K: (laughs) 

T: Well, I am using that Zoom feature that—

K: (laughs) Where they like blur you—

C: Touch up your appearance.

T: Yeah, yeah yeah.

C: I am not, but it’s a good thing Krystal can’t see me.

K: (laughs) Yeah, I saw you guys for a bit, and now I’m like, I forgot everything about them!

T: I am so—

C: Thank you for your answers!

T: Thank you for allowing me the honor. 

C: You’re welcome.

T: It’s been an honor.

C: It has been an honor. Okay, well shall we now move on to what we’re listening to, watching, or reading? I was talking last week about how I kept … uh, okay. First up, what’s another word for ingest?

K: (laughs) Wait you can say ingest! You don’t like saying it—

C: No, I don’t like it. 

K: (laughing) I made you self-conscious, and I did not mean to do that.

C: No. I need a synonym for ingest.

K: Let’s see. Let’s look at the … 

C: (laughs) Gobble down!

K: (laughs) That’s worse!

C: Okay, so here’s what I’ve been gobblin down on. 

K: Mmkay.

C: Last week I was saying I kept taking in really intense content and I was gonna chill out with it. Well, I did not do that. First off, I finished the book The Leavers—L-E-A-V-E-R-S—The Leavers by Lisa Ko, which I gotta say, five stars. Read it, excellent book, wonderful. I then started on this other book, which I cannot remember the title of, but it’s like memoir, true crime, murder; turns into this story about abuse. I didn’t know what I was getting into, so I was like, oh Caitlin. Fail. And then I started listening to a true crime podcast by Billy Jensen. I talked about him on the first episode. He wrote a book, Chase Darkness With Me; co-hosts a podcast with the dreamiest man alive, Paul Holes. Anyway, he is doing a podcast called Unraveled about the Long Island serial killer. It’s a really good podcast. Once again, it’s looking to be a police officer who is a serial killer. Like not shocking to literally anyone, I think, these days, but—

K: Right.

C: That’s that. I guess y’all can send me some recommendations for maybe some funny or light-hearted content that you think I should partake in.

K: I haven’t really watched anything new or super duper interesting. I have just been sort of luxuriating in the stuff that I love that I always listen to, so I would like to shout out a podcast and an album. The podcast, one of my all-time favorite podcasts: Extra Hot Great. If you are our age, so you know, mid- to late thirties—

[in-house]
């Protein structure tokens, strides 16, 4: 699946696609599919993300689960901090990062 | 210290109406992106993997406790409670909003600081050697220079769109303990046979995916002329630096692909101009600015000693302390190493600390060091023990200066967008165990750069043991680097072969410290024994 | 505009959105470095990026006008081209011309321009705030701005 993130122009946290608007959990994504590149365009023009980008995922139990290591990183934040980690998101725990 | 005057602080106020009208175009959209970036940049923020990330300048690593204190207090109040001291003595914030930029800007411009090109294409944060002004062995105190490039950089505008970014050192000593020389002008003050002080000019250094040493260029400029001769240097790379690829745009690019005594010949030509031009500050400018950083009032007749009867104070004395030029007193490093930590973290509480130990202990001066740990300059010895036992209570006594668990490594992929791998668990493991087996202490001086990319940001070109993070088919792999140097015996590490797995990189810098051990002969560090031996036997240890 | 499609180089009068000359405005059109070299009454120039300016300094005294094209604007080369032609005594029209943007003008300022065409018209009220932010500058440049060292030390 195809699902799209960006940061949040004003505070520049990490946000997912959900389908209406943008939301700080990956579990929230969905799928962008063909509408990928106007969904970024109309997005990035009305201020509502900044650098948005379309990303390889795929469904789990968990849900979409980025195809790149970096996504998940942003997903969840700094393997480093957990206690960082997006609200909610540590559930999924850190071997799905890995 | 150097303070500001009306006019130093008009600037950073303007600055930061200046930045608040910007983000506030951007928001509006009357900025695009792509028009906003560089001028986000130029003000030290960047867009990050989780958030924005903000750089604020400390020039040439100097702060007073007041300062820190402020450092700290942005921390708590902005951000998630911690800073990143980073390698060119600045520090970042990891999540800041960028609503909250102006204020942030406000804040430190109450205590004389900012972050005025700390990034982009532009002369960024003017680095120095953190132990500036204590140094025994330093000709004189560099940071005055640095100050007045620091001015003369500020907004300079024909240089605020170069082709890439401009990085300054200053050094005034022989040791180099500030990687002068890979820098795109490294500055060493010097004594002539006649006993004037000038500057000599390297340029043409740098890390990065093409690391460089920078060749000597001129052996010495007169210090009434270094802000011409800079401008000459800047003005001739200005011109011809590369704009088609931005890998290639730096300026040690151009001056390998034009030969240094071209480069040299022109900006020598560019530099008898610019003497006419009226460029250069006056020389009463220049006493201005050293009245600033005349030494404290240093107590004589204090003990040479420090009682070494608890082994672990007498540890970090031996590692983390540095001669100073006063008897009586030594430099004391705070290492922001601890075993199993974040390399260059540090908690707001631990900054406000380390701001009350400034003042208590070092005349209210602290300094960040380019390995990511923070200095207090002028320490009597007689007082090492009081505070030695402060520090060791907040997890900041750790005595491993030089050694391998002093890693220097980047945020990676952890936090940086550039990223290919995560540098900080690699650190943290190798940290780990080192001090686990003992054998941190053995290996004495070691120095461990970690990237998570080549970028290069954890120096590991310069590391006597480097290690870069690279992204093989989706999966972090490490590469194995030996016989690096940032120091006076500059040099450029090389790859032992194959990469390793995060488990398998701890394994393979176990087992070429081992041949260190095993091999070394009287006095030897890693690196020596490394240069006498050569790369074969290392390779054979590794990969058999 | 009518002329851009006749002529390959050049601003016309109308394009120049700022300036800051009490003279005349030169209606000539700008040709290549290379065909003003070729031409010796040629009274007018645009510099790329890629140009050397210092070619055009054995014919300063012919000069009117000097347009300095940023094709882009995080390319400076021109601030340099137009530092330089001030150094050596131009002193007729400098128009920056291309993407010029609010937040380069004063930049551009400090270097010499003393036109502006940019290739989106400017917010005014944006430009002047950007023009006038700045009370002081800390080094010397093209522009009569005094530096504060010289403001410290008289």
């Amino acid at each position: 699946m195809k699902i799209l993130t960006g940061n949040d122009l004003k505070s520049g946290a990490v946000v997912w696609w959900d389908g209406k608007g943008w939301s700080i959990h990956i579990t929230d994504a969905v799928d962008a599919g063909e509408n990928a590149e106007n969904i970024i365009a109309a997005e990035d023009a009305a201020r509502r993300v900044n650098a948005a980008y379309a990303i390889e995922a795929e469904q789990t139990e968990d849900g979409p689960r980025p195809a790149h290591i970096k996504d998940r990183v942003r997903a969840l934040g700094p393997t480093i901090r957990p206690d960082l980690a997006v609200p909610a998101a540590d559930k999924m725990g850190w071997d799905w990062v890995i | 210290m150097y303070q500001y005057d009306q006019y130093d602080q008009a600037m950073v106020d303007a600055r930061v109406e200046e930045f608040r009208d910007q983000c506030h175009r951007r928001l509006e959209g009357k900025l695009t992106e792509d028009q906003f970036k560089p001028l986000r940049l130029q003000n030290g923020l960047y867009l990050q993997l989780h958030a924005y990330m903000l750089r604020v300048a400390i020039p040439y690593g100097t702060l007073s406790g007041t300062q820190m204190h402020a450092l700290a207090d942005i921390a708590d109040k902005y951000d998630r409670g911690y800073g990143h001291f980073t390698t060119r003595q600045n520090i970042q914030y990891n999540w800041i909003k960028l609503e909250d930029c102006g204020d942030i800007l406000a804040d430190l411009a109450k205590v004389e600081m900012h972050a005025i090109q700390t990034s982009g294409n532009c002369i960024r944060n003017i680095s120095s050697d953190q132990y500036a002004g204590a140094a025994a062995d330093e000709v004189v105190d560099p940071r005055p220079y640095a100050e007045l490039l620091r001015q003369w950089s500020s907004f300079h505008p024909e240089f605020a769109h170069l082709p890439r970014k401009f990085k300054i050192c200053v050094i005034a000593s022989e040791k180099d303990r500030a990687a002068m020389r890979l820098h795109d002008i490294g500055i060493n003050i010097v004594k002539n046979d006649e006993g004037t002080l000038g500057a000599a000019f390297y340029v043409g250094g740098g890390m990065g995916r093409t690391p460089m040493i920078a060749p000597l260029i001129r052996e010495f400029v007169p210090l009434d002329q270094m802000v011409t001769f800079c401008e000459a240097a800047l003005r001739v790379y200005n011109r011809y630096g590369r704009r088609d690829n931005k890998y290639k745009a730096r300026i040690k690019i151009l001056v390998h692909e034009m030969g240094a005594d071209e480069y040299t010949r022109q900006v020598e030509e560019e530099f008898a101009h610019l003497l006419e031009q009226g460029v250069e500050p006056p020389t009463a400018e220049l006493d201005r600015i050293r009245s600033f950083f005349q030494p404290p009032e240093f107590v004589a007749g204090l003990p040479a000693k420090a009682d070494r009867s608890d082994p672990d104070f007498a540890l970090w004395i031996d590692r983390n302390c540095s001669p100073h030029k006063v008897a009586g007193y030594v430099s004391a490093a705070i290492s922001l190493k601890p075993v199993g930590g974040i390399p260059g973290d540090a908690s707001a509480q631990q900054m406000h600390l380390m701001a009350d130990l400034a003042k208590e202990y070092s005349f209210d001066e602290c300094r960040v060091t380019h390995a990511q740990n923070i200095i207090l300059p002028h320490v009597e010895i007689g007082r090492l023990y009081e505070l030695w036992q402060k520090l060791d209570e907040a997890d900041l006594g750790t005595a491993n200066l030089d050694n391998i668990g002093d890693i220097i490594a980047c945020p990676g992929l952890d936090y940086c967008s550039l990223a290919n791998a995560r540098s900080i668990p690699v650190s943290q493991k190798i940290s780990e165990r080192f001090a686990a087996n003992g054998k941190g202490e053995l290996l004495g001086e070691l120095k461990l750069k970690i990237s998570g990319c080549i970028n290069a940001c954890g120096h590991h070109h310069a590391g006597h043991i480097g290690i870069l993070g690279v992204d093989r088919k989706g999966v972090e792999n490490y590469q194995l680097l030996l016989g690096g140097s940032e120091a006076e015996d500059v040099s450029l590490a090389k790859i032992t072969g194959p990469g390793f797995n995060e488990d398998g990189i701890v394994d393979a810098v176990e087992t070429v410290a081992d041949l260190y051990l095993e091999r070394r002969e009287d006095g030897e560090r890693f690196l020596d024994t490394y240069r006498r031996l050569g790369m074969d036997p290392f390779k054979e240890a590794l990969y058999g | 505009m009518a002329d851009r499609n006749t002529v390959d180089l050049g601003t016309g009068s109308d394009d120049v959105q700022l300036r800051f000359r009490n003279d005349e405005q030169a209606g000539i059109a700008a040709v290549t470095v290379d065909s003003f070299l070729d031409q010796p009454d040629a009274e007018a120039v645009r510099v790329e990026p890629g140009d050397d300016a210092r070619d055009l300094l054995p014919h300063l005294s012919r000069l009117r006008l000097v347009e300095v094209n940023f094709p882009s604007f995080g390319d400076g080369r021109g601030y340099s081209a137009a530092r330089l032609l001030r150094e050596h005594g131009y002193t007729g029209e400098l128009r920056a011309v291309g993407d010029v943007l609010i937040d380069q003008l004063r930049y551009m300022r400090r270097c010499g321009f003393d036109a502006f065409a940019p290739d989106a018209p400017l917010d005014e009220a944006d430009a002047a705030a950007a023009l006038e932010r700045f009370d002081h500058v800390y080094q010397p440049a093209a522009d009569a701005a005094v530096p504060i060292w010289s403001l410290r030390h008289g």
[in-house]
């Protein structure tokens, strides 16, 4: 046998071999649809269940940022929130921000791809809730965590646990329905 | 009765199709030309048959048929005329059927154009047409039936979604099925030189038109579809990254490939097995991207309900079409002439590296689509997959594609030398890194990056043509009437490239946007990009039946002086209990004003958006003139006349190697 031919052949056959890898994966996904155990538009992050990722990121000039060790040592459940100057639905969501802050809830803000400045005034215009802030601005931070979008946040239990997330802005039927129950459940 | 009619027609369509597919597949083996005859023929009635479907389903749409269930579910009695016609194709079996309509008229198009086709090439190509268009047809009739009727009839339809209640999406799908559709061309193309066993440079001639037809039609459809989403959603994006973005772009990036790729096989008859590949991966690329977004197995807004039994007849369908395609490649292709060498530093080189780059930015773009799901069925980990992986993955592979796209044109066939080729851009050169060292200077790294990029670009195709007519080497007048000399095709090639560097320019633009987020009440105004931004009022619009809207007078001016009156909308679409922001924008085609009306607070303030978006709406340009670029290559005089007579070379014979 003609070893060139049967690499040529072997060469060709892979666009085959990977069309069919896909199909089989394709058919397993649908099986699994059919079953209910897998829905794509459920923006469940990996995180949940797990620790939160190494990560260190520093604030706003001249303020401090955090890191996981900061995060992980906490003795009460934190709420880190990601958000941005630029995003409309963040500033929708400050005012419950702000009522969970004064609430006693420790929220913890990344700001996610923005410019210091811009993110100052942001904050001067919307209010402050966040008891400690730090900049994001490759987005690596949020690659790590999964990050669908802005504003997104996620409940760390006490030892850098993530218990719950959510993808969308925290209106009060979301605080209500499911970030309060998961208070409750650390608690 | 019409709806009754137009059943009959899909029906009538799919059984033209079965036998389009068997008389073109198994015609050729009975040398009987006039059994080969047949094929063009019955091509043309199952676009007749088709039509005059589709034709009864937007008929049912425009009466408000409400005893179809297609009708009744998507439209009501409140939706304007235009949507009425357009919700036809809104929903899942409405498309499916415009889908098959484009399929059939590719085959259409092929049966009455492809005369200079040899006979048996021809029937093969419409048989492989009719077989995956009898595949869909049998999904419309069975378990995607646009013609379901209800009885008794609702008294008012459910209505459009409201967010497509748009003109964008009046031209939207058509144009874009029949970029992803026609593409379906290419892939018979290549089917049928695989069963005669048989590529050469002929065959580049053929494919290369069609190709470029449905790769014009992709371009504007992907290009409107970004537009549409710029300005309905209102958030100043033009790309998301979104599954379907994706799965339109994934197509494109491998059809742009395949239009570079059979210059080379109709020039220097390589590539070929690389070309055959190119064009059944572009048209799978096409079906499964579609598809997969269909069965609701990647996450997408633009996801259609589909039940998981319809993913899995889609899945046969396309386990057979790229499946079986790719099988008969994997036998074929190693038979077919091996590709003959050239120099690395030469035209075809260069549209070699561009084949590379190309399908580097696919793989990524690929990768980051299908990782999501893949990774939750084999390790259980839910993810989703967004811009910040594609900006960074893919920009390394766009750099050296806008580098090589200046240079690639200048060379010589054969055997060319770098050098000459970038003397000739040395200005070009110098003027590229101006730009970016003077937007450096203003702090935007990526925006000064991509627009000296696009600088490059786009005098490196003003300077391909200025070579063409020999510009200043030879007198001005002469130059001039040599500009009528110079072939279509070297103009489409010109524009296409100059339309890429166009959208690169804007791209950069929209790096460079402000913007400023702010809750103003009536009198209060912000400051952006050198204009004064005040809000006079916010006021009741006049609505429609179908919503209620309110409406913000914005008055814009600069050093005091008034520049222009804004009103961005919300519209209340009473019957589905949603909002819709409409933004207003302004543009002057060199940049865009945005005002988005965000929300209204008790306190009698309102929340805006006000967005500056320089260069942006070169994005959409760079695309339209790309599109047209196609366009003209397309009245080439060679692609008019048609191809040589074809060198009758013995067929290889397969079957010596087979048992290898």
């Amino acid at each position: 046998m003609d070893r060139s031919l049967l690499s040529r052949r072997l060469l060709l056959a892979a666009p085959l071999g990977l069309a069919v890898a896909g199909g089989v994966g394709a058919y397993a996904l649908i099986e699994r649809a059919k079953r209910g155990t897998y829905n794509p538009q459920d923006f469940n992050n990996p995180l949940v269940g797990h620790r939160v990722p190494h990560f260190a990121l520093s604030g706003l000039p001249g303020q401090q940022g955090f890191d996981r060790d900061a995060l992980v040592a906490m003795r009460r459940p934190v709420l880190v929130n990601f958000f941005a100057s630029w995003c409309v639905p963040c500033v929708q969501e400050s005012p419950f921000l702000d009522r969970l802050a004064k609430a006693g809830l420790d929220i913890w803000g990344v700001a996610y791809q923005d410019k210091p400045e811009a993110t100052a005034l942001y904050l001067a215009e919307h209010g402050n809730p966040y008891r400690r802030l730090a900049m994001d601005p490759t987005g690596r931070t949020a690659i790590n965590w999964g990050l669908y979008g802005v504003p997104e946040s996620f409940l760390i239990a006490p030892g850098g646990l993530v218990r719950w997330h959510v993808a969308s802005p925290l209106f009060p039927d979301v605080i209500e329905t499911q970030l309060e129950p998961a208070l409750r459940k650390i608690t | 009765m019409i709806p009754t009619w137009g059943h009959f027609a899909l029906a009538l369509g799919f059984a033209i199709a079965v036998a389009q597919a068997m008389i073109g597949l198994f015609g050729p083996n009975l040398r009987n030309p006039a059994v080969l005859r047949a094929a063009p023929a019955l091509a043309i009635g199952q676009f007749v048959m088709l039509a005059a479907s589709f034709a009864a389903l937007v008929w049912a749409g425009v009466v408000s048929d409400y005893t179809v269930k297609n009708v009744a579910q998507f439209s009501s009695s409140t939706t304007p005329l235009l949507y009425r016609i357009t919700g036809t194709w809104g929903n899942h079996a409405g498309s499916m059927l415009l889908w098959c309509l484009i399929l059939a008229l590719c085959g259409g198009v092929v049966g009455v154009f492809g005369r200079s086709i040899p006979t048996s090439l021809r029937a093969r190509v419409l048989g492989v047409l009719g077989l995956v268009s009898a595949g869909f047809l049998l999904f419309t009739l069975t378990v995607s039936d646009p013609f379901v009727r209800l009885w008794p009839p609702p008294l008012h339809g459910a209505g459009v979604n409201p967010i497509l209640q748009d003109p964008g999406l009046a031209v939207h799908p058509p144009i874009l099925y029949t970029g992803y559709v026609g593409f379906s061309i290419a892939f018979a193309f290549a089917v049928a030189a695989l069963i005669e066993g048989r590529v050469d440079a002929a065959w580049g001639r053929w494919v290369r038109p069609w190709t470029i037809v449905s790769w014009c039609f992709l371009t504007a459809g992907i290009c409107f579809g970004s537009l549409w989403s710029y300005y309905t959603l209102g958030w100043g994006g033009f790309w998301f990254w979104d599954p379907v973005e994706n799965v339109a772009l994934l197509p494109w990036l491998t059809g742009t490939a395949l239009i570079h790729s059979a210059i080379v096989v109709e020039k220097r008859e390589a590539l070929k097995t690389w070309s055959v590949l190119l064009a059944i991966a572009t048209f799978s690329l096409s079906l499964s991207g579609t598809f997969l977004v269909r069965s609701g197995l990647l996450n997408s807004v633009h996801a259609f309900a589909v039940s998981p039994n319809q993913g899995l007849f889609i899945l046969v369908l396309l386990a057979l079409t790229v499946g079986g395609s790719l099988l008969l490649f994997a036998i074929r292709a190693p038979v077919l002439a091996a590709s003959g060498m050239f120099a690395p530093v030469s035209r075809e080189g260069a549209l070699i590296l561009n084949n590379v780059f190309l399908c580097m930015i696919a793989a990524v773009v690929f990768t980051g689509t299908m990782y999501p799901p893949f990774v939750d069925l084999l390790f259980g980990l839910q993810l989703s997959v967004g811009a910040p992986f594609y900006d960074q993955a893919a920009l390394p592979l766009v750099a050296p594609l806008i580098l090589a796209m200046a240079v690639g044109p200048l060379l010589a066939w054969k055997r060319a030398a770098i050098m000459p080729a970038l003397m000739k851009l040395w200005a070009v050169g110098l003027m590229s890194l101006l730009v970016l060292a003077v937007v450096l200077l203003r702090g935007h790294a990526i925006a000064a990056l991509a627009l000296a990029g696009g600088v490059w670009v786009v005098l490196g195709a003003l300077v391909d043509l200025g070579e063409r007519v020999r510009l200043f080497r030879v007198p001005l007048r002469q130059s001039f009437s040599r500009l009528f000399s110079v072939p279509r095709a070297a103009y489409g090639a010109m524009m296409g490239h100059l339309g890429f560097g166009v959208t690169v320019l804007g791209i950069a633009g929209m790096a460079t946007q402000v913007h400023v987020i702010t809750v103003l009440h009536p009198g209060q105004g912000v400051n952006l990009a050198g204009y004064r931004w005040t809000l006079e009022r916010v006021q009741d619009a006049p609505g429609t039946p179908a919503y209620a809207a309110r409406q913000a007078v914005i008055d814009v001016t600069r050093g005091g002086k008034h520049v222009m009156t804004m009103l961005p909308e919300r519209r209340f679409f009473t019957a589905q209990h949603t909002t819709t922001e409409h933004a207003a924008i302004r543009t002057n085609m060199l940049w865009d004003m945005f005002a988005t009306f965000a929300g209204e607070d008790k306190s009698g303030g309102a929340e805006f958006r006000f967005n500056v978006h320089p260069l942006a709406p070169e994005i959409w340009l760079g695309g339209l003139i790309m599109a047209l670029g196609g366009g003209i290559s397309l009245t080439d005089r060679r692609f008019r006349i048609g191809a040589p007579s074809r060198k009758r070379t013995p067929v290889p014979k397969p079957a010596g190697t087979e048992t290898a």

C: Twenty-five.

K: (laughs) No. No, we are not thirty-five. We’re older.

C: No, I said twenty-five.

K: Oh, I’m … (laughs) No way.

C: Just kidding. I don’t even wanna be twenty-five.

K: (laughing) I know, I was gonna say, what a nightmare to be twenty-five. 

C: I know. I agree. I agree, I’m sorry. Continue.

K: So if you’re our age and you’ve been an extremely online person for awhile, you might remember the website Television Without Pity, which was sort of an all-encompassing TV review site that had associated message boards and whatnot, and people were very into [it] and had a very dedicated fanbase and user base, and it was created by Tara Ariano, Dave Cole, Sarah Bunting, and they’re like … Dave and Tara are married. They’re a married couple, and then Sarah’s one of their best friends, and they sort of started Television Without Pity and it grew from a Dawson’s Creek web page that they had created cuz they were obsessed with the show when it was on in the 90’s, and their site kinda exploded. [It] became very popular in the 2000’s, eventually got bought by like NBC and Bravo, and they became Bravo employees for a time in the 2000’s.

C: Mm.

K: Very interesting story. Eventually they sold it and were like, nah, we’re out. We don’t wanna do what you want us to do with this web presence. About ten years ago they started a podcast Extra Hot Great where they used to talk about TV and movies, but then they scrapped it after one of their hosts, Joe Reed, left the show. They started the podcast up a couple of years ago, and Extra Hot Great is one of the best podcasts because it came out of the womb fully formed. So that’s one of my favorite podcasts. Really fun; these people have known each other for decades and they have such good chemistry. They get really good guests on, people of color, like they have a very diverse cast of guests and stuff, and people you would know from … if you’re, again, a very online person. So Extra Hot Great, Even if you don’t watch half of the things they talk about, it’s really fun to listen to them talk about them. So that’s a podcast I would highly suggest and it has a million episodes, so if you wanna go way back and listen, you totally can. And then my other thing is an album. The band Sylvan Esso, I don’t know if you know them, Caitlin—

C: I do know them.